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Television's forgotten candidates

As far as television news is concerned, Bob Barr and Ralph Nader aren't presidential candidates but faces on milk cartons. Nader, an independent, and Barr, a Libertarian, are both on the ballot in 45 states. What they aren't on: TV. The lefty media critics at Fairness and Accuracy In Reporting issued a Barrnader study Tuesday that says the three broadcast-network news divisions -- ABC, NBC and CBS -- have mentioned Barr and Nader a total of 31 times all year along. (In poor Nader's case, two of the mentions came when he was the punchline in jokes by late-night comedians that were included in newscasts.)

The study, which also mentions two lesser third-party candidacies (the Green Party's Cynthia McKinney and the Constition Party's Chuck Baldwin, notes that the traditional network explanation for excluding everybody but Republicans and Democrats -- that they won't attract enough votes to make a difference -- "makes this outcome more or less a self-fulfilling prophecy." That's a fair point, though I'm not sure it's entirely correct: Until the bottom dropped out of the economy a few weeks ago, the election looked close and it's entirely conceivable that Nader or Barr could deprived one of the candidates of victory, as Nader arguably did to Al Gore in 2000.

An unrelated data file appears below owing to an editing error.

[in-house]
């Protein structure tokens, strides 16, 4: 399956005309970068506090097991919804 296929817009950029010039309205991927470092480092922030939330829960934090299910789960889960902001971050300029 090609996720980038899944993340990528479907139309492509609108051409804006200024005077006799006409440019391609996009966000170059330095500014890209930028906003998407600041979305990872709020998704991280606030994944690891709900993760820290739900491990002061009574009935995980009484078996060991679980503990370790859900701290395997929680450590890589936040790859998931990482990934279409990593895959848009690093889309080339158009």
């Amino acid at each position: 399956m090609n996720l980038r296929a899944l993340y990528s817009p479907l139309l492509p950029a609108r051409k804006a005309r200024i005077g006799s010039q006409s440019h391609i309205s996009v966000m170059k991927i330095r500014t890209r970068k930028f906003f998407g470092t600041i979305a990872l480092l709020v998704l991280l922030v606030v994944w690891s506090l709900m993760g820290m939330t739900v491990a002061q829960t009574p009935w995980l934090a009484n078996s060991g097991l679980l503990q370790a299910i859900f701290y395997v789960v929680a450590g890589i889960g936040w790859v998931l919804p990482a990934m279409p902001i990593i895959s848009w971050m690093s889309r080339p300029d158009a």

But FAIR raises another argument that deserves even greater consideration -- that elections should be about ideas, and Barr and Nader would have injected some. The intellectual exhaustion of Barack Obama and John McCain was painfully obvious during their three televised debates. McCain is against waste in the Defense Department! (As if Obama favors it.) Obama wants to kill Osama bin Laden! (As if McCain doesn't.) They're both against Wall Street greed! (But Main Street, where all those homebuyers thought they could get houses for no money down and low monthly payments, is Virtue itself.)

Whether or not you believe in the abrupt and unilateral withdrawal of American troops from Iraq (as both Barr and Nader do), or the abolition of the Federal Reserve (as Barr does) or allowing the public to write laws through national referendums (as Nader does), these are ideas that would sharpen the focus of the campaign. As Obama and McCain argued about who supposedly squawked about Freddie and Fannie first, or who could offer more subsidies to failing banks, wouldn't it have been nice to hear from two candidates who were against spending a single nickle on the bailout?

"By ignoring independent and third party candidates," the FAIR study concludes, "the corporate media are also helping keep a range of policy options about key issues that are not espoused by either major party candidate off the table -- including single payer healthcare, a full withdrawal from Iraq, ending the war in Afghanistan and ending the death penalty." The corporate part of that is a silly leftist trope -- this blog you're reading right now is a product of the "corporate media," and I'm obviously not trying to keep this off the table -- but otherwise the conclusion is a fair one. This election might have been more productive, and certainly more interesting, if television news had looked at the milk-carton candidates a little bit more.


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